October 18, 2022
In a position statement released yesterday, the Civic Federation announced it supports passage of the Forest Preserve District of Cook County’s (FPDCC) property tax extension limitation law (PTELL) referendum that will be on the November 8 election ballot for voters in Cook County. The referendum question asks Cook County voters whether the Forest Preserve District’s property tax limiting rate should by increased by 0.025% in property tax levy year 2022, to a total rate of 0.076% of the equalized assessed value of taxable property in tax year 2022. This is estimated to generate approximately $40 million in additional property tax revenue for the District annually. The District’s total property tax revenue in FY2022 was just over $100 million, a portion of which is shared with the Brookfield Zoo and the Chicago Botanic Garden and a portion of which is not subject to tax caps.
The Civic Federation supports the property tax increase for the Forest Preserves based on a number of factors including the administration’s strong leadership and management, demonstrated fiscal restraint, limited options for other revenue alternatives and the District’s clearly laid plans for how additional property tax funds would be used.
Over the last decade, the Forest Preserve District’s finances have improved significantly, thanks to strong management from its leadership team headed by General Superintendent Arnold Randall with support from Cook County Forest Preserve District Board President Toni Preckwinkle and the Board of Commissioners. The District prioritized right-sizing its workforce, cut expenditures where possible, raised non-property tax revenues through user fees and grew its budgetary reserves.
As a non-home rule unit of government separate from Cook County, the Forest Preserve District does not have access to many sources of revenue and is limited by property tax caps. The District is also limited in what it can contribute to its declining pension fund, which is projected to go insolvent in 2044 if the state-imposed funding formula is not changed. Additionally, its limited resources mean the District has a growing backlog of capital and restoration needs.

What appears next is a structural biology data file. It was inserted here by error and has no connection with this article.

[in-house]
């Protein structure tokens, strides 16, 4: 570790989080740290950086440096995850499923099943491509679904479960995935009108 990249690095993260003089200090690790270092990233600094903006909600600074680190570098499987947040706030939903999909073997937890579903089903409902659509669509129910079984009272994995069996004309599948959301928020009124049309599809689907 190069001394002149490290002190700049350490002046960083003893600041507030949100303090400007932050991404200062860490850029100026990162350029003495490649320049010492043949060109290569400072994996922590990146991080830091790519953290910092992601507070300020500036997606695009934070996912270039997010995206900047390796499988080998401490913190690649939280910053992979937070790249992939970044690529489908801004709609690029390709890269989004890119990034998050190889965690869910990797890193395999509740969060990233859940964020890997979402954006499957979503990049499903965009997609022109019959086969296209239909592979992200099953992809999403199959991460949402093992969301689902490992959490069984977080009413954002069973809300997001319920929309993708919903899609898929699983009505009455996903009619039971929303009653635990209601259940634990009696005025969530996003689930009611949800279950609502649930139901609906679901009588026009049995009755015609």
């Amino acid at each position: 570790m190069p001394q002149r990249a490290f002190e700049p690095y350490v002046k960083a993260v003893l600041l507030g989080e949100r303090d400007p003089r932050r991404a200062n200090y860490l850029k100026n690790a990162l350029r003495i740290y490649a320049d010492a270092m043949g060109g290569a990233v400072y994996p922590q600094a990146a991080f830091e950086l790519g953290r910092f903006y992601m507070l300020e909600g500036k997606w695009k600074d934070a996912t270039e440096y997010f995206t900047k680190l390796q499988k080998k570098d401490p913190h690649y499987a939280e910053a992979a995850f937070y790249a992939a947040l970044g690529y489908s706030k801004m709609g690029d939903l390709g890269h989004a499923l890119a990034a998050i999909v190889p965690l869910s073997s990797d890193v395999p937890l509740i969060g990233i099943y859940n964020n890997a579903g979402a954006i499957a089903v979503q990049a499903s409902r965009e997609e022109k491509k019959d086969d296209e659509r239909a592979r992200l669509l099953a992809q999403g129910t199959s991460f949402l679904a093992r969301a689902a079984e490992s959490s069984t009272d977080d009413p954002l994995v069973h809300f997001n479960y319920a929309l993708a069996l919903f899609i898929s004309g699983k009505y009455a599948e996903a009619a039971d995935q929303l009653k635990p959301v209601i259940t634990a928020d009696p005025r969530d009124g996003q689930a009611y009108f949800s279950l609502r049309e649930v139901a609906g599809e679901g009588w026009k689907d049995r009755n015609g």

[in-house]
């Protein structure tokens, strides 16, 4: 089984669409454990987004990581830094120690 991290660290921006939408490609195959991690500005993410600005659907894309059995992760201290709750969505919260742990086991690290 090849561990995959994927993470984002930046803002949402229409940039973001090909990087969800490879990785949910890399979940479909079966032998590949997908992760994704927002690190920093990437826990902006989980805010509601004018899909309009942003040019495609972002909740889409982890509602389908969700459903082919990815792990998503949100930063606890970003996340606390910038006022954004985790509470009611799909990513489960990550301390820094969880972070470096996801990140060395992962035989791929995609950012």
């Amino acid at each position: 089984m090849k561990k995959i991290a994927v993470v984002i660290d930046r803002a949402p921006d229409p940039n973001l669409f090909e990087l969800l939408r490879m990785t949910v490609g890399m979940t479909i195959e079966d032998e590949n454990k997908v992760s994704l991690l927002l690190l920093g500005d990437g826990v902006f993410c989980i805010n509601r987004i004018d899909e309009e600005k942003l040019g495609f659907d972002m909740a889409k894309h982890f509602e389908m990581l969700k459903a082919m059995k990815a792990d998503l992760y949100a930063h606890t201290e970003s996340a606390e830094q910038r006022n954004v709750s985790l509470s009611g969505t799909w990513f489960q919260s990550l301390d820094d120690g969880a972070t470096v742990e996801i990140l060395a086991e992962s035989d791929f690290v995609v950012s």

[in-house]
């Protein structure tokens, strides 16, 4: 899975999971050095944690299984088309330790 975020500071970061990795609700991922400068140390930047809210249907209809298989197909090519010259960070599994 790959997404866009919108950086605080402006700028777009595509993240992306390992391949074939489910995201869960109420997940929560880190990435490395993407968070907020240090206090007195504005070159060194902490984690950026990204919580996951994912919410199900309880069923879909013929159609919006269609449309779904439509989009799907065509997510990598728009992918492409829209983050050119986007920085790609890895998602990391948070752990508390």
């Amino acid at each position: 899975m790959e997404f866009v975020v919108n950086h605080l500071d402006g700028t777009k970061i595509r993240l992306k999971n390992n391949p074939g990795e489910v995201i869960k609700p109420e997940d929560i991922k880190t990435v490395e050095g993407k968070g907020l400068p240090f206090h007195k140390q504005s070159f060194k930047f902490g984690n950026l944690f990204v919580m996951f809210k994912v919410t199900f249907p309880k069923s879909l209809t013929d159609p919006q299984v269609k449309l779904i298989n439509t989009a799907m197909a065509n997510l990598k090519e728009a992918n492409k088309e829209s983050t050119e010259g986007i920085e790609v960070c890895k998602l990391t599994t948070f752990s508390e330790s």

The Federation holds that the District has both demonstrated its need for an infusion of revenue and has a history of responsibly managing its existing funds. The amount of the request is also not excessive in the context of the billions of property taxes paid countywide annually. The Forest Preserve District makes up less than 1% of the property tax bills paid by Cook County property owners. If the referendum passes, the increase would be about $20 more annually for the owner of a $300,000 home.
A government asking voters to increase their own taxes must have a strong plan for how they will use the funds. In addition to demonstrating need and ability to effectively manage increased revenues, the District has expressed a sound and transparent plan for how to use the $40 million boost in funding. The majority of the increased revenues will be dedicated to the following priorities:
- Funding the District’s pensions at an actuarially sound level;
- Addressing deferred maintenance;
- Funding capital needs, including at the Brookfield Zoo and Chicago Botanic Garden;
- Expanding restoration work; and
- Acquiring more natural lands.
The funding will help the District advance the goals outlined in its Next Century Conservation Plan and will benefit from the additional layer of citizen accountability provided by the Conservation and Policy Council. The Council advises the President, Board of Commissioners and General Superintendent and engages in annual strategic planning around the Plan’s implementation.
The Federation continues to hold the position that the Forest Preserves would do better with a separately elected Board of Commissioners instead of sharing a double-duty board with Cook County. However, for all of the reasons outlined above, the Federation believes the Forest Preserve District of Cook County has made a convincing case that it both needs and deserves additional funds from taxpayers.
For additional information on property tax extension limitation law referenda and how they work, see this blog post: What is a PTELL Referendum and How Does it Work?